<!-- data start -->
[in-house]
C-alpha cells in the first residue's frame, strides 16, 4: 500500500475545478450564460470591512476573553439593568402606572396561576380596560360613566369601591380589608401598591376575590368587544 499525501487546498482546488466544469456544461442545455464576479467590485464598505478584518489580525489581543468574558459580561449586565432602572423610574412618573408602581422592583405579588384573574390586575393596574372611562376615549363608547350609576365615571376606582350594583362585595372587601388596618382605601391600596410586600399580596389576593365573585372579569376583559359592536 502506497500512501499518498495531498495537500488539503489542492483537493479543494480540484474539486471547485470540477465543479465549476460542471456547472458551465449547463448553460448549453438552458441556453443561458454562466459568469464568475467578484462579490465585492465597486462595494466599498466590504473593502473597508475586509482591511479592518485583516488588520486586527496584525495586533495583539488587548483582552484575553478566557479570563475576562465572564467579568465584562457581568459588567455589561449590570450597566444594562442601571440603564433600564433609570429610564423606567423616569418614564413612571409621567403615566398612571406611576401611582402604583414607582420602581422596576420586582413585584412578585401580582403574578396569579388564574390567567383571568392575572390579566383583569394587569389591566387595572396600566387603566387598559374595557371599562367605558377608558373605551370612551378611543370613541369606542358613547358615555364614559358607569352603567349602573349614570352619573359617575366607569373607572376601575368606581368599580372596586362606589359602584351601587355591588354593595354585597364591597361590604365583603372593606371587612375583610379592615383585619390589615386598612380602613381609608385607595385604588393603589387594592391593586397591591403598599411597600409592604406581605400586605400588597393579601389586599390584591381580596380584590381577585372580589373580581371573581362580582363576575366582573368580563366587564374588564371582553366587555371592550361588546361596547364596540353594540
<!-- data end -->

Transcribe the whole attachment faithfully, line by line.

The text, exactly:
[in-house]
C-alpha cells in the first residue's frame, strides 16, 4: 500500500475545478450564460470591512476573553439593568402606572396561576380596560360613566369601591380589608401598591376575590368587544 499525501487546498482546488466544469456544461442545455464576479467590485464598505478584518489580525489581543468574558459580561449586565432602572423610574412618573408602581422592583405579588384573574390586575393596574372611562376615549363608547350609576365615571376606582350594583362585595372587601388596618382605601391600596410586600399580596389576593365573585372579569376583559359592536 502506497500512501499518498495531498495537500488539503489542492483537493479543494480540484474539486471547485470540477465543479465549476460542471456547472458551465449547463448553460448549453438552458441556453443561458454562466459568469464568475467578484462579490465585492465597486462595494466599498466590504473593502473597508475586509482591511479592518485583516488588520486586527496584525495586533495583539488587548483582552484575553478566557479570563475576562465572564467579568465584562457581568459588567455589561449590570450597566444594562442601571440603564433600564433609570429610564423606567423616569418614564413612571409621567403615566398612571406611576401611582402604583414607582420602581422596576420586582413585584412578585401580582403574578396569579388564574390567567383571568392575572390579566383583569394587569389591566387595572396600566387603566387598559374595557371599562367605558377608558373605551370612551378611543370613541369606542358613547358615555364614559358607569352603567349602573349614570352619573359617575366607569373607572376601575368606581368599580372596586362606589359602584351601587355591588354593595354585597364591597361590604365583603372593606371587612375583610379592615383585619390589615386598612380602613381609608385607595385604588393603589387594592391593586397591591403598599411597600409592604406581605400586605400588597393579601389586599390584591381580596380584590381577585372580589373580581371573581362580582363576575366582573368580563366587564374588564371582553366587555371592550361588546361596547364596540353594540